Researchers have developed a self-healing material that could help machines repair themselves – even after "extreme mechanical damage." Not only does the material make physical repairs, but in doing so it can restore severed electrical connections: a potentially huge benefit to machines and robots in hazardous environments. If self-repairing machines sound like something out of the Terminator films, you may be closer to the mark than you think ... the breakthrough depends upon liquid metal.
Or liquid metal droplets, to be precise – suspended in an elastomer (or bendy silicone, essentially.) When this composite material takes damage, the droplets burst, letting them make new connections with other nearby droplets. The droplets are made of a gallium-based alloy, which can carry a rerouted electrical signal without interruption, the researchers claim. The material can reroute power or data in the face of cuts, punctures or even missing material.
"If we want to build machines that are more compatible with the human body and the natural environment, we have to start with new types of materials," research author Carmel Majidi says in a press release. Majidi argues that other research into "soft electronics" that has focused on bendable materials is still prone to failure when damaged. "The unprecedented level of functionality of our self-healing material can enable soft-matter electronics and machines to exhibit the extraordinary resilience of soft biological tissue and organisms."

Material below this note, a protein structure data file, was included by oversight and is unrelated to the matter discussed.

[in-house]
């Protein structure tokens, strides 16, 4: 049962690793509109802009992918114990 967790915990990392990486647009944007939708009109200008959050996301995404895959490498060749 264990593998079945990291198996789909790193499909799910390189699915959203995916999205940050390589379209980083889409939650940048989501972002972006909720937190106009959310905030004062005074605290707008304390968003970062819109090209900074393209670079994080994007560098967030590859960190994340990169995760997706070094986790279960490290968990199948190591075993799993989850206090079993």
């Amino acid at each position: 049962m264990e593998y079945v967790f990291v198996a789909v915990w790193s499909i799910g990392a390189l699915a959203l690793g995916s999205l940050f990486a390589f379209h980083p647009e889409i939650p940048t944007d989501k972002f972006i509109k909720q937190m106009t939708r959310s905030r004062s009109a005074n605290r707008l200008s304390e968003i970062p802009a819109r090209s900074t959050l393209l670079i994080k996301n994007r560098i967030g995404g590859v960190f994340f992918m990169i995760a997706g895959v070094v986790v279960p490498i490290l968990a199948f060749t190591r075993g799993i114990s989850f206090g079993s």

Possible uses are much as you'd imagine: robots, or anywhere that power or data transmission infrastructure might be at risk. Less dramatic, but perhaps equally useful, the research shows that the material sustains conductivity when stretched – which could prove useful for wearable technology. The researchers also mention inflatable technologies as another possibility.
This research adds to the field of self-healing materials. We've previously seen self-healing membranes for fuel cells, a gel to repair cracks in bending electronics, self-repairing electrical insulators and a stretchy ionic conductor.
The team's paper, An Autonomously Self-Healing, Liquid Metal-Elastomer Composite for Robust Soft-Matter Electronics, has been published in the journal Nature Materials.
There's a video demonstrating the breakthrough below.
Source: Carnegie Mellon University
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